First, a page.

Food carts are becoming the coolest mode of getting fed. There are food truck races on American television, and carts big and small popping up in cities across the U.S.
These grab-and-go eateries aren’t new by any means – think street food around the globe – but across the States the trend is finally making the jump from hot-dog carts on New York street corners and music-box ice cream trucks, to a well-rounded menagerie of foods, both sweet and savory.
It was the Northwest city of Portland that pioneered this movement, years before it was “the thing” to do. These days you can find everything from Ethiopian to gyros, waffle sandwiches to Korean barbecue, all served by a friendly street vendor. In researching my upcoming GrassRoutes Guide to Portland, which hits stores this August, I had an incredible time finding serious food in these small hideouts.
2310 N Lombard St, NE Fremont and Mississippi Sts, and SW 3rd Ave and Ash St
The so-called Dutch tacos made to order at Flavourspot have become so popular that the single cart has multiplied to three. And frankly, I could eat practically anything as long as it was sandwiched between these perfectly sumptuous waffles.
Crispy around the circular edges, and buttery soft in the middle, the waffles act as flavor amplifiers, bringing out the best in fillings like smoked gouda and Black Forest ham with organic maple butter, or vegan sausage, or whipped cream cheese with local raspberry jam.
Unless your hunger pains are overwhelming and you order the mega MB9, loaded with six slices of Canadian bacon and three of the domestic strip variety ($6.25), you’ll be spending under $5. Coffee, made fresh every half hour, is the ideal drink to pair.
SE 13th Ave and Lexington St
Head to the Sellwood neighborhood, in southern Portland, for a mini trip to Sicily via the Garden State food cart. As with many of the best Portland eateries, Garden State sources much of its fare from nearby bountiful valleys like the Willamette and Applegate.
Devil’s Chicken is a must if you can handle the heat from crusted black peppercorns, served with panzanella for $12. Soups vary each day, but the arancine are always there—little balls of delight stuffed with your choice of cheese or meat ragu and dusted in home-made breadcrumbs.
2827 NE Albert St
Todbott’s is unique in many ways – first, there’s a small space for you to sit on the smooth bamboo floor inside the tiny eatery, second, this place has popularized the word “onigiri,” not your usual foodie jargon outside of Japan.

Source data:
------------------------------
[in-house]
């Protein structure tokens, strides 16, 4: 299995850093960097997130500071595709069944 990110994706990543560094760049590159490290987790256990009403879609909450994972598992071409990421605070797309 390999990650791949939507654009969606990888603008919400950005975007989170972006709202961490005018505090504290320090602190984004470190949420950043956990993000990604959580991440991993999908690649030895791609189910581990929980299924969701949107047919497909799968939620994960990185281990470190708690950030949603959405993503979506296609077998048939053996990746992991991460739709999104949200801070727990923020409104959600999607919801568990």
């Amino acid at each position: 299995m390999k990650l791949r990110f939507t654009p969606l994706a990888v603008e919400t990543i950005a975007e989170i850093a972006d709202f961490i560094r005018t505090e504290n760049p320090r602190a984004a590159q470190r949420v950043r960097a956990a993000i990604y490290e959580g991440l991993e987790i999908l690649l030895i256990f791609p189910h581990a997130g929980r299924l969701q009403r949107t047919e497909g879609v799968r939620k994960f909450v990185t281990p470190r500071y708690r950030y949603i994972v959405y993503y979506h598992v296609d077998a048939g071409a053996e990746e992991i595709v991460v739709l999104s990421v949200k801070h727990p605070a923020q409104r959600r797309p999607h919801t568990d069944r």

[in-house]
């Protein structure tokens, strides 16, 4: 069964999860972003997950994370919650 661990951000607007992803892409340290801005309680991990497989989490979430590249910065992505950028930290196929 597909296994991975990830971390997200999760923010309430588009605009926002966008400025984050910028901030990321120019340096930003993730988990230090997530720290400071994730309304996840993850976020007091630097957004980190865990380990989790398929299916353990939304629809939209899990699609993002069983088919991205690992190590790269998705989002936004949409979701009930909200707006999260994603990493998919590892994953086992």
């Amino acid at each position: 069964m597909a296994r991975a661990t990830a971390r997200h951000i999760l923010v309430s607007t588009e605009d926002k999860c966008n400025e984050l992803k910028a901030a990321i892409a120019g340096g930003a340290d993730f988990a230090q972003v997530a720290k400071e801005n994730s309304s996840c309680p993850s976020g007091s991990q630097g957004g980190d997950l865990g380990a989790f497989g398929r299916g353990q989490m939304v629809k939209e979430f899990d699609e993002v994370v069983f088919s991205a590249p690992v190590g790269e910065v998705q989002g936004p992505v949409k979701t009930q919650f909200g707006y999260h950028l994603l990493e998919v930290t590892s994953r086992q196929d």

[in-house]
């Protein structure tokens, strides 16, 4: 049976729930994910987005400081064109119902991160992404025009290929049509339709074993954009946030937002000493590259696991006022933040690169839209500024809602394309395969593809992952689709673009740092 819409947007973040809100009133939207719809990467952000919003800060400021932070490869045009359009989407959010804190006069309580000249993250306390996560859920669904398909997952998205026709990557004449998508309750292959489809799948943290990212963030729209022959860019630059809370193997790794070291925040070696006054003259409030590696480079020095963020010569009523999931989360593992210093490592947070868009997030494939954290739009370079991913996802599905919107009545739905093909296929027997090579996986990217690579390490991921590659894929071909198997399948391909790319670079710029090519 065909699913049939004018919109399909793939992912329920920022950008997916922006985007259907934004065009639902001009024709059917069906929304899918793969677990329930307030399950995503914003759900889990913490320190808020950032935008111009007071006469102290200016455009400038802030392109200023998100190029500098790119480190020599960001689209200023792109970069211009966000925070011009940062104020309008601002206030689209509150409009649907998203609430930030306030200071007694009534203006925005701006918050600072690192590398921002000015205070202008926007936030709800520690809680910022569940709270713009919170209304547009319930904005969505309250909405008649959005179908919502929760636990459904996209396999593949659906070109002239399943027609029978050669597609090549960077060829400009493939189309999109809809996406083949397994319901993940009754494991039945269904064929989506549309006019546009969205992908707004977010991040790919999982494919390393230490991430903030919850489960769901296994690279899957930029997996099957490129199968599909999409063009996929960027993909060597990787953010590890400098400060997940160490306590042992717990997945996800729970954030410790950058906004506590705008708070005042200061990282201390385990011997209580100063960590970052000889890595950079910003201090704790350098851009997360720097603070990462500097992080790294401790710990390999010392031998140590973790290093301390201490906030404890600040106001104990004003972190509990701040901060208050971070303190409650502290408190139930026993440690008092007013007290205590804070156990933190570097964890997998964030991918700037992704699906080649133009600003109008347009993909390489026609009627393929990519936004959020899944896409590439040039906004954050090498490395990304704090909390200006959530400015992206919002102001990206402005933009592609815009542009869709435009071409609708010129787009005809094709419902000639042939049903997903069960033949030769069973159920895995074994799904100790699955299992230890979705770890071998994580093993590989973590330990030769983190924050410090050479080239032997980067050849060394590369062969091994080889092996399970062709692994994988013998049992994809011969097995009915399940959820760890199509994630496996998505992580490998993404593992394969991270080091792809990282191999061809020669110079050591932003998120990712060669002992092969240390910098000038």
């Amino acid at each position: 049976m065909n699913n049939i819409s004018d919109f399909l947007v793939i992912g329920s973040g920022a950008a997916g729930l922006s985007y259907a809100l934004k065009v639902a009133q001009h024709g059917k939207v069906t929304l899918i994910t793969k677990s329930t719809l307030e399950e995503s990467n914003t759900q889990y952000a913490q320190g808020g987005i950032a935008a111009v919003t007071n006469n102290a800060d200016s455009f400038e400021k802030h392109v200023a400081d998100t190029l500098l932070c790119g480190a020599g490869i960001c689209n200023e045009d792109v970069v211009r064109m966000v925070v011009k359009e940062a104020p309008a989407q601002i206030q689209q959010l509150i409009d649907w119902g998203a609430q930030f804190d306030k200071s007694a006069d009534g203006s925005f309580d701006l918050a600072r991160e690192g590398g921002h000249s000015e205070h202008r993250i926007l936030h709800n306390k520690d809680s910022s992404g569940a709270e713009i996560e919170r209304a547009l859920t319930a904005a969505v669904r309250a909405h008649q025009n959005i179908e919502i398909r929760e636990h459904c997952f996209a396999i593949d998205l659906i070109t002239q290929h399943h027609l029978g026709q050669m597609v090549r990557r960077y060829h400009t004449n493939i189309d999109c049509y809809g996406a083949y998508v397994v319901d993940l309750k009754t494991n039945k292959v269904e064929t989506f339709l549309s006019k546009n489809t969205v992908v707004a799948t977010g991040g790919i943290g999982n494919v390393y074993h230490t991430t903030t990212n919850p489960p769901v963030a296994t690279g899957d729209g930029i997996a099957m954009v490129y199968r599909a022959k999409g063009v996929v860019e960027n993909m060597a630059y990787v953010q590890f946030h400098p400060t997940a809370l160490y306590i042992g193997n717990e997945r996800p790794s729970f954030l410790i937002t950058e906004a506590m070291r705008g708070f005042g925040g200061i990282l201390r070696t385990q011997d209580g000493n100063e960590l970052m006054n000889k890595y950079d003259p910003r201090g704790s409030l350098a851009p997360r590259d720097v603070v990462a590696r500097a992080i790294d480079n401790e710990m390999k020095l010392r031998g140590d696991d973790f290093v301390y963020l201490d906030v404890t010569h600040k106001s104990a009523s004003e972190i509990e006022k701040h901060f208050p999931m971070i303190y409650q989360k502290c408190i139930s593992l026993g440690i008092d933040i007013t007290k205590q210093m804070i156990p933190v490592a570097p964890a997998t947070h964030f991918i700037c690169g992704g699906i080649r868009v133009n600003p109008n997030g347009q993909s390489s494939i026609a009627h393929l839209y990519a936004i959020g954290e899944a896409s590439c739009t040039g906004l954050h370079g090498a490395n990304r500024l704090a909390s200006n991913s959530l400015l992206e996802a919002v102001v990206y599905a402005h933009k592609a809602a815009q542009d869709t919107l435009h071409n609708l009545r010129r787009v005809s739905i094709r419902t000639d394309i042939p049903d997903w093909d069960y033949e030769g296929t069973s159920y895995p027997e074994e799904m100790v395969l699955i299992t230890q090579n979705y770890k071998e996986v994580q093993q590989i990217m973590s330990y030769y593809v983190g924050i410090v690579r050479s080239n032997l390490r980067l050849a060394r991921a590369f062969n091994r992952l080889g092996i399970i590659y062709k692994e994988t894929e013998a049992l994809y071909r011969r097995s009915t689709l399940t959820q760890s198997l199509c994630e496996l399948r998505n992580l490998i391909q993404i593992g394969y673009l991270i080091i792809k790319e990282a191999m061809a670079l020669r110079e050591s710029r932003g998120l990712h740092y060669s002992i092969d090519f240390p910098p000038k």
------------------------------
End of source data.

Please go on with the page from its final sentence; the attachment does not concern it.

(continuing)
The onigiri here, rice triangles wrapped in seaweed, are made with Oregon-grown brown rice and stuffed with traditional combinations like wild salmon and umeboshi (special pickled plums) or mixed sea vegetables marinated with sweet tamari. If, like me, you’ve eaten your fair share of these perfect to-go snacks in Japan, you’ll be impressed with the authenticity, married with the use of high-quality local ingredients.
In addition to these triangles ($3 each, two fill me up), you can order healthy red miso broth ($2) or curried rice with organic beef ($6). This cart started on a bicycle, and has now found a cozy nook to call home.
Taste of Poland
SW 5th and SW Stark Sts
This food cart was early on the scene, and though it may not be the most sophisticated of them all, it reliably cooks up some seriously tasty grub sans pretension. There are sandwiches to go, but my reason for seeking out Taste of Poland are the glorious steamed perogies, stuffed with Polish sausage, potatoes, and carrots.
After a shopping rampage through the Saturday Market, I recommend upping the ante with the chicken meatballs, served with potato perogies and some fresh cucumber slices ($6). Nothing will cure a bout of buyer’s remorse quicker. I just wish I could track down this cart in the afternoon – the generous portions would be a perfect antidote for too much locally-brewed beer, which there is plenty to speak of in this sudsy city.
4734 N Albina St
For dessert en-route to a live performance, swinging by Junior Ambassadors can’t be beat. Neither can the gingersnap and basil ice cream they make. The flavors may not end up on the traditional side of things, but new is good in this case.
The most memorable taste experience for me was a scoop of Dorian Grey, and not just because I’m an Oscar Wilde fan. This is Earl Grey ice cream, made with tea from Portland’s Tao of Tea. The short menu is organized by meal – breakfast ice creams like coffee and granola or bacon-maple, lunch ice creams like strawberry chipotle or avocado, drink ice creams like the aforementioned Dorian Grey, and the most far-fetched dinner ice creams like coconut curry, corn on the cob or asparagus.
Don’t knock it before you try it. That said, you can order on the tamer side with the crowd-pleasing chocolate on a peanut butter pretzel stick, or vegan “Almond Ice.”